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Polis stands up to would-be tyrants trying to control women

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It is not unusual for Colorado governors to issue executive orders. Traditionally, executive orders are used by governors to direct and manage state government, specifically its administrative and executive functions. To date, in 2022, Gov. Jared Polis has issued 36 executive orders. These orders directed state action regarding broadband deployment, wildland fires, and COVID-19. The typical executive order is mundane and non-controversial.

Polis’ July 6 executive order is extraordinary because not only does it depart from form, but for its scope and purpose.

This executive order was drafted as a direct response to the United States Supreme Court decision in Dobbs v. Jackson Women’s Health Organization, which reversed Roe v. Wade. Polis’ order may have been the first time, in recent history, a sitting Colorado governor has issued an executive order in opposition to a United States Supreme Court decision.

The July 6 executive order’s explicit purpose is to prohibit state agencies from cooperating “with criminal or civil investigations for actions that are fully legal in our state.” In other words, the authority of the state will not assist with any attempts by any other state to limit a woman’s ability to receive abortion services.

For some, this executive order may seem purely symbolic, and its provisions unlikely ever to be needed. To take this position is naïve and ignores the political and legal realities of the post-Roe world.

In this post-Roe world, not only are reproductive health rights at risk, but also the overall right to be secure in our persons, as evidenced by the rights to travel, privacy, assembly, and association.

In his concurring decision in Dobbs, Justice Clarence Thomas unashamedly argued the Supreme Court should revisit its previous decisions extending constitutional protections to same-sex relationships, same-sex marriage, and access to contraceptive services.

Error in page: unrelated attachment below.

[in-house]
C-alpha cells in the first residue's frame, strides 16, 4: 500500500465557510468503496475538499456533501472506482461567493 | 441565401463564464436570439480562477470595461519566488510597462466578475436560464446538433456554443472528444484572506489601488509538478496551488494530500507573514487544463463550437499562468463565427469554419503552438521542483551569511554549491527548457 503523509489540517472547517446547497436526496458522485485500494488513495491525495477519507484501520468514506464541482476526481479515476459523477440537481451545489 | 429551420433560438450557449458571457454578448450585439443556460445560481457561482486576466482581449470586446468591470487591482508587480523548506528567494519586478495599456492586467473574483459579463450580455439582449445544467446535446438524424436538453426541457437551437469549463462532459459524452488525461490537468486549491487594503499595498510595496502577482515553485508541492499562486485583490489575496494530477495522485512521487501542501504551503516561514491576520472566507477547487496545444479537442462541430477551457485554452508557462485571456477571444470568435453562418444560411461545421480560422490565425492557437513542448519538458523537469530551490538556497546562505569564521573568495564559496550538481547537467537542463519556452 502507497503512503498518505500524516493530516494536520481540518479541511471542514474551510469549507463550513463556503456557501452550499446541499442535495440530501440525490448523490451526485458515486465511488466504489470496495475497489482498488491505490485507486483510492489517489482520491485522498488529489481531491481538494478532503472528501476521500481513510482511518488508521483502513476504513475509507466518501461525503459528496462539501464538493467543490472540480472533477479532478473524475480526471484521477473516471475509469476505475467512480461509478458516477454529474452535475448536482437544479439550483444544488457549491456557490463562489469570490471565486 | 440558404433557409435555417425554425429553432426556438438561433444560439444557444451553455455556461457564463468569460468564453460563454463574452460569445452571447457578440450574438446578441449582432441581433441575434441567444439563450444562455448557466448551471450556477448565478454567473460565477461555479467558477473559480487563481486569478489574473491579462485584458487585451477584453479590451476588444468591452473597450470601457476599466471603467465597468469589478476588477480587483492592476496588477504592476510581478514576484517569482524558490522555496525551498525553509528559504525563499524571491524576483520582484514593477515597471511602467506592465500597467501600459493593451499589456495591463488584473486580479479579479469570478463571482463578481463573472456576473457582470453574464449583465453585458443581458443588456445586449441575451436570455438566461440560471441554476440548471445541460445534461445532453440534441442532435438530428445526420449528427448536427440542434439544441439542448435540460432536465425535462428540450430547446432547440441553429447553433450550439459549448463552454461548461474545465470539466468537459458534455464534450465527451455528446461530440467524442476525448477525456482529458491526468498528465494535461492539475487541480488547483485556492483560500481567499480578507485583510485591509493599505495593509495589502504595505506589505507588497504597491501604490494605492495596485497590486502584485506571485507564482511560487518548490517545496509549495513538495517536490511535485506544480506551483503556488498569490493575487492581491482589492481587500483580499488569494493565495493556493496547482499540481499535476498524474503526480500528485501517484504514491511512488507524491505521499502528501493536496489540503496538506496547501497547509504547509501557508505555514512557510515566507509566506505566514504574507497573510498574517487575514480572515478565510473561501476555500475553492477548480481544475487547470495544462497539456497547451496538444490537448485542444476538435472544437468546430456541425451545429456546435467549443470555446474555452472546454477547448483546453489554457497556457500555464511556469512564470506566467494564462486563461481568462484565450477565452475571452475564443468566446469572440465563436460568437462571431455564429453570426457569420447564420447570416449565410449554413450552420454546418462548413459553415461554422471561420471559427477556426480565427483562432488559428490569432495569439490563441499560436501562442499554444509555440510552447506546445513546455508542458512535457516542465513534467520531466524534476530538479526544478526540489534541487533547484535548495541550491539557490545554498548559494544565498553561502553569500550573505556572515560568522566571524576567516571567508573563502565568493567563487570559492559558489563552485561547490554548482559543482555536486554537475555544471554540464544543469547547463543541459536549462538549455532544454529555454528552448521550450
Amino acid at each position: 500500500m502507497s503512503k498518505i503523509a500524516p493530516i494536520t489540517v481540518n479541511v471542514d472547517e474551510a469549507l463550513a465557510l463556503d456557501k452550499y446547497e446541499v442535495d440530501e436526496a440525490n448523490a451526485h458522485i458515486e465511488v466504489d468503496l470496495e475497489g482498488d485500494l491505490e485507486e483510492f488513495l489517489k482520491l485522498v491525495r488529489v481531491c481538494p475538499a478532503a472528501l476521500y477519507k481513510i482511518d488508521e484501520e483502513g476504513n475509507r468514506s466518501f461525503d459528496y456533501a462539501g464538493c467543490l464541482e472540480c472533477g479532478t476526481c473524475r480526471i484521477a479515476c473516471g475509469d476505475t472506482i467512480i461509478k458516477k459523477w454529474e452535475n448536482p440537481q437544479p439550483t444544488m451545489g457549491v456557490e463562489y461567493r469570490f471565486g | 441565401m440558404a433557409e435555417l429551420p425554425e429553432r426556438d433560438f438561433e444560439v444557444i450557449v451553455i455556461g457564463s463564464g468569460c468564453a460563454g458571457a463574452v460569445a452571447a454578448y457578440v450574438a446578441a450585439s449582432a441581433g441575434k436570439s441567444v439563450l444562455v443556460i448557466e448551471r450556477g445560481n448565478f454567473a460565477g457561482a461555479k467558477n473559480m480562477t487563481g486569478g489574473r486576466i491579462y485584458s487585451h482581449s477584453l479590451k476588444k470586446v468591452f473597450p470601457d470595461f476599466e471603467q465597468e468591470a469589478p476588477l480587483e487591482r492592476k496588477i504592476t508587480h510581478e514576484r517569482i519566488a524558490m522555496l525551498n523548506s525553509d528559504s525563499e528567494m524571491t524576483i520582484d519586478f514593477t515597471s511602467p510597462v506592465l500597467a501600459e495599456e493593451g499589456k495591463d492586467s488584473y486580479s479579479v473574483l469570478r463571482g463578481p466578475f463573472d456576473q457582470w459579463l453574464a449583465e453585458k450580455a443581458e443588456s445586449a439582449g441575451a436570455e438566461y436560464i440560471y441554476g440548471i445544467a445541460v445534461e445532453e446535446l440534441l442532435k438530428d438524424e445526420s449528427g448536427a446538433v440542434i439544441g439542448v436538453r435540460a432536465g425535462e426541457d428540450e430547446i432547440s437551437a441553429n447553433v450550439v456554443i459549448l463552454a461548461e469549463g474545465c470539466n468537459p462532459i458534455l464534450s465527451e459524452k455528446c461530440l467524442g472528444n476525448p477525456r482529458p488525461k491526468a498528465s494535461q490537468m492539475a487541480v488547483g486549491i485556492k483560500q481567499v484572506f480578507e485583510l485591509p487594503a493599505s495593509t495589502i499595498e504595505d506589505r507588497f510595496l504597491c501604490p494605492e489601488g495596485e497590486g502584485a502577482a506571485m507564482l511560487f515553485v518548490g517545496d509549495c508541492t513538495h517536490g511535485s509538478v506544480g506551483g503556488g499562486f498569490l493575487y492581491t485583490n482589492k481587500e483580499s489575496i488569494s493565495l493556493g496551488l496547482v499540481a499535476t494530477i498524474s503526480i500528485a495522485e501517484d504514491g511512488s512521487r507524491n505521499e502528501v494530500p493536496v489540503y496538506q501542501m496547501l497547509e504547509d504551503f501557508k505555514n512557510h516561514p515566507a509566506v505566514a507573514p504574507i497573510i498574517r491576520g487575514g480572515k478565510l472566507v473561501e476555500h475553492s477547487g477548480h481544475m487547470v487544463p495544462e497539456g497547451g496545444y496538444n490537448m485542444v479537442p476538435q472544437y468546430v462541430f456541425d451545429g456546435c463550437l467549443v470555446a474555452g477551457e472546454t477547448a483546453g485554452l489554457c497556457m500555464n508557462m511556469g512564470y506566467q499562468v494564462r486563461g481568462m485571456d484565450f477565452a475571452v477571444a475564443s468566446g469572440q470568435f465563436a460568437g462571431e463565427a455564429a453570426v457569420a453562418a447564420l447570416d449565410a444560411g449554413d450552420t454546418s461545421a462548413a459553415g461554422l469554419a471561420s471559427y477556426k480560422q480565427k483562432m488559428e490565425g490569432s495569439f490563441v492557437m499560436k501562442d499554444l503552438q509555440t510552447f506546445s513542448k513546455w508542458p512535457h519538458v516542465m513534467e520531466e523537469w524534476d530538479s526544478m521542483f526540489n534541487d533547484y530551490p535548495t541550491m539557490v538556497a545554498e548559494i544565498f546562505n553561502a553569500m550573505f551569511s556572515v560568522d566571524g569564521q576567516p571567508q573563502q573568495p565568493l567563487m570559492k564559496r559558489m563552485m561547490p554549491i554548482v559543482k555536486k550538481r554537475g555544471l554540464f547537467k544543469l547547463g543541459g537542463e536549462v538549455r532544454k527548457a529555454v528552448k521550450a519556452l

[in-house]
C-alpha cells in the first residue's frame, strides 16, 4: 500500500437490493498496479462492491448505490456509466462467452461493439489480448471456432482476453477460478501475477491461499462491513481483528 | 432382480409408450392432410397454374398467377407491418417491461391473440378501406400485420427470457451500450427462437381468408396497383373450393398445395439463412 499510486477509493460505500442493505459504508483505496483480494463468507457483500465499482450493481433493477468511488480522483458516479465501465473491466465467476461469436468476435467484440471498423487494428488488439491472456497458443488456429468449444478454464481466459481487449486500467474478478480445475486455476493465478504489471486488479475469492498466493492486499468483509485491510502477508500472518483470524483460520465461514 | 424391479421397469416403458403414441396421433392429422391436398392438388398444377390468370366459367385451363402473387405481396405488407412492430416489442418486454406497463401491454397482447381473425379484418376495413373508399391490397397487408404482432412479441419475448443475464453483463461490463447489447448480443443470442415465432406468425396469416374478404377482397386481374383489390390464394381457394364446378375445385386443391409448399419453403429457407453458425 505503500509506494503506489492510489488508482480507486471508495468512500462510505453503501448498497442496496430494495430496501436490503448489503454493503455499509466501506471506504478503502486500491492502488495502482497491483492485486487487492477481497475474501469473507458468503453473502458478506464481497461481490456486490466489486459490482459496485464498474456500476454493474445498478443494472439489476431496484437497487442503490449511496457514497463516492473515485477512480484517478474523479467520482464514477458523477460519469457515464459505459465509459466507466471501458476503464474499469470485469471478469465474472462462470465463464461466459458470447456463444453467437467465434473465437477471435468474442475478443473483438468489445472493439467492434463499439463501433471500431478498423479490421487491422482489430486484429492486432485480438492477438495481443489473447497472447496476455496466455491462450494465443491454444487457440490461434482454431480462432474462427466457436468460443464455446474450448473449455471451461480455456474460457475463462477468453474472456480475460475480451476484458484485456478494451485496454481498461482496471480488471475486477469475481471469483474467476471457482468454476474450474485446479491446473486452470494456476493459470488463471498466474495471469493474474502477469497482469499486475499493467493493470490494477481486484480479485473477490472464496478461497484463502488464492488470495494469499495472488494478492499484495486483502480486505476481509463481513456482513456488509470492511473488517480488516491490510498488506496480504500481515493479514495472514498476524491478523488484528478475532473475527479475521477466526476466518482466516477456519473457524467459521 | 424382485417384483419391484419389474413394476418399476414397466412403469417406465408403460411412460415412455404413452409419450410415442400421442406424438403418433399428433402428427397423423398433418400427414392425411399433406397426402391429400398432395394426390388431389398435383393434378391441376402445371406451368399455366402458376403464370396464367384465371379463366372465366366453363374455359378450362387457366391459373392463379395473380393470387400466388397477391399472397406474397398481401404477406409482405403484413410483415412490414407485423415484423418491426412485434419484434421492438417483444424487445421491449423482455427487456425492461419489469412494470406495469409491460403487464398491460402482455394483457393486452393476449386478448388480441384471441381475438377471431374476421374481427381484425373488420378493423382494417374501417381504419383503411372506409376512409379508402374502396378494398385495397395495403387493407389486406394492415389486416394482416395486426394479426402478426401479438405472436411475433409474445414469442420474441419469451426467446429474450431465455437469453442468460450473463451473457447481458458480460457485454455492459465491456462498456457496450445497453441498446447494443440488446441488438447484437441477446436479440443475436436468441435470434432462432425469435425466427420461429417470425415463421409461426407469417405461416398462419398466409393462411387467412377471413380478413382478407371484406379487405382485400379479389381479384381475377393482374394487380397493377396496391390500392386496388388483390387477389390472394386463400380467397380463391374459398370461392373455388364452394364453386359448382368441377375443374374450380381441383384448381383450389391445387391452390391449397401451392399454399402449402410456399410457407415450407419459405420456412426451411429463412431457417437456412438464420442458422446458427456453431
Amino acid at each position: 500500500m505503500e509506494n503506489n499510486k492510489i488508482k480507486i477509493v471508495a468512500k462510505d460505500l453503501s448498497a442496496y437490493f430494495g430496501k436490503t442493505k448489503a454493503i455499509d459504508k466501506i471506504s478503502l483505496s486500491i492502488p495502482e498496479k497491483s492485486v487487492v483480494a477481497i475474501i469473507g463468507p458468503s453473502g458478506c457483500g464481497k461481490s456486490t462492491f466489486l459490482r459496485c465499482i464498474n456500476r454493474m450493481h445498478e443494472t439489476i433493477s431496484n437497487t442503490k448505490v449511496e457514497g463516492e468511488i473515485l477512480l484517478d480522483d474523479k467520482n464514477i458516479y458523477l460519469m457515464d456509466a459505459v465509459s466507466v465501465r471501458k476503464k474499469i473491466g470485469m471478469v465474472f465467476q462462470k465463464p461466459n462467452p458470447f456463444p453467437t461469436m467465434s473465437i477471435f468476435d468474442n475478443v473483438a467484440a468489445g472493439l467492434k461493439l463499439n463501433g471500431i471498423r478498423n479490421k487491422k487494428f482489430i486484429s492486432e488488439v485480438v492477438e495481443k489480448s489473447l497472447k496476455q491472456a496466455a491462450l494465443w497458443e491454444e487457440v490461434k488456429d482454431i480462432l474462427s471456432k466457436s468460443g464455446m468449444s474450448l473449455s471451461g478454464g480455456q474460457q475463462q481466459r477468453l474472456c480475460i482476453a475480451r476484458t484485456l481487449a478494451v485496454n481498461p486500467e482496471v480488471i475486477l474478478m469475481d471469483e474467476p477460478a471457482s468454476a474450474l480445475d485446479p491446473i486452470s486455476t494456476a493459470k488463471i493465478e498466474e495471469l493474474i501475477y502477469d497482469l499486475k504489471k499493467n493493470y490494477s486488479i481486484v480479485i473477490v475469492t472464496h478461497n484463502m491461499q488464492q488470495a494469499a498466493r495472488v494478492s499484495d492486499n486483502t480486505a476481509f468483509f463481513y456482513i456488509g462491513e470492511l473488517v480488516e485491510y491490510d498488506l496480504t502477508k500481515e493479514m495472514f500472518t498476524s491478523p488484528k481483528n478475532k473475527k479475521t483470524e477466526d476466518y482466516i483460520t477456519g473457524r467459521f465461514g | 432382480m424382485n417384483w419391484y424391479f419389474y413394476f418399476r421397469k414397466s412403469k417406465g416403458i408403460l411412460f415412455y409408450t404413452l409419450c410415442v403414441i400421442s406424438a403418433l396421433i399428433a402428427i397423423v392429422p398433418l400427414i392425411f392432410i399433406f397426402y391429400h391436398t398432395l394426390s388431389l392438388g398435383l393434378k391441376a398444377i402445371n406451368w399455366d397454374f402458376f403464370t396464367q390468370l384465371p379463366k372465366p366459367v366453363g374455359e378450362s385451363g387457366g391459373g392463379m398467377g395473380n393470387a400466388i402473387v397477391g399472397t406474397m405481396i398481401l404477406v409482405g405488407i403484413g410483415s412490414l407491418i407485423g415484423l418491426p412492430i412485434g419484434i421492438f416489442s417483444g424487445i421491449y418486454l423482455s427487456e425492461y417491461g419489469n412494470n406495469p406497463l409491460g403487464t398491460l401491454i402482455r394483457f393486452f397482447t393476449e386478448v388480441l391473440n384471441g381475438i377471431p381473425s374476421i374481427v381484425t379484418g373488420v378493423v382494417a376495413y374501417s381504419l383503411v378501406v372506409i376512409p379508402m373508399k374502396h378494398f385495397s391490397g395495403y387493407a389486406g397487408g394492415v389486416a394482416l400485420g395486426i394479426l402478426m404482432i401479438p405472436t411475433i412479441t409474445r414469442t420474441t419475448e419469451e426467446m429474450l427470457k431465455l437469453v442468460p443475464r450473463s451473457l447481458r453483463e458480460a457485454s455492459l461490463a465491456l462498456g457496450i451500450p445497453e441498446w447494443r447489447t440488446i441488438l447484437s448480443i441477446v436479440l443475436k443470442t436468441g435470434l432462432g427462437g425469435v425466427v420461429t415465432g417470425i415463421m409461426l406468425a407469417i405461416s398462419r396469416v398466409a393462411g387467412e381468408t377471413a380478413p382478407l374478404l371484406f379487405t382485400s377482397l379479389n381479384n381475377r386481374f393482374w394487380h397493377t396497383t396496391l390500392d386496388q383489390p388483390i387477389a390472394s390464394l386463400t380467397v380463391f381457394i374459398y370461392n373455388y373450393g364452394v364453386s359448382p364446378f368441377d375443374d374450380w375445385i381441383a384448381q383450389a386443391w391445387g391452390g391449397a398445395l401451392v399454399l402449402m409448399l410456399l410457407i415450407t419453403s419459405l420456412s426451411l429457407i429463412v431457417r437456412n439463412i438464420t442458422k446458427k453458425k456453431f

Some conservative legal scholars and politicians have questioned whether interracial marriages should continue to be afforded constitutional protections. However, in the short term, the constitutionally guaranteed right to travel is under the most pressure.

Prior to the Dobbs decision, state lawmakers throughout the United States were feverishly exploring avenues to restrict a woman’s ability to cross state lines to receive abortion services. In 2021, Missouri state Rep. Mary Elizabeth Coleman, a Republican, proposed legislation to allow private citizens to sue anyone who performs or assist with an abortion, even if the abortion occurs out of state. The National Association of Christian Lawmakers, an anti-abortion group, is drafting model legislation to restrict women from crossing state lines to obtain an abortion. Both proposals and their progeny are a direct affront to our constitutional norms.

In Saenz v. Roe, the United States Supreme Court wrote the right to travel “is firmly embedded in our jurisprudence…the right is so important that it is ‘assertable against private interference as well as governmental action…a virtually unconditional personal right, guaranteed by the Constitution to us all.’”

In 1964, Justice William O. Douglas wrote in his concurring opinion in Aptheker v. Secretary of State, perhaps, the most full-throated defense of the right to travel ever drafted:

“This freedom of movement is the very essence of our free society, setting us apart. Like the right of assembly and the right of association, it often makes all other rights meaningful-knowing, studying, arguing, exploring, conversing, observing and even thinking. Once the right to travel is curtailed, all other rights suffer, just as when curfew or home detention is placed on a person.”

Sadly, this nation has a long history of restricting the travel and movement of its citizens for misogynistic and racist reasons.

Enslaved persons were prohibited from moving freely and assembling in groups. After slavery was abolished and the Reconstruction period ended, many of these same laws were reestablished through the enactment of Jim Crow laws.

In parts of the southwest United States, Mexican Americans suffered under the harsh brutality of laws designed to mimic Jim Crow laws. Asian Americans have endured similar wrongs in this nation. In 1848 at Seneca Falls, New York, Elizabeth Cady Staton and the other women who gathered with her produced the Declaration of Sentiments, which conveyed in great detail how women in the United States were denied basic freedoms.

At the end of the day, proposals to restrict movement and limit travel flow from the very same historical well which produced the Slave Codes, Native American boarding schools, anti-miscegenation laws, anti-sodomy laws, and condoned marital rape.

Each of these laws and practices were and are driven by a desire to control others by restricting their movements and by extension their bodies. The Dobbs decision has emboldened authoritarians of all sorts to pursue their anti-democratic agenda. They do not fight for an America for us all, but an America of myth that never was.

Terrance Carroll is a former speaker of the Colorado House. The first and only African American to ever hold that position in Colorado. He is a Baptist preacher, attorney, and police officer. He is on Twitter @speakercarroll.

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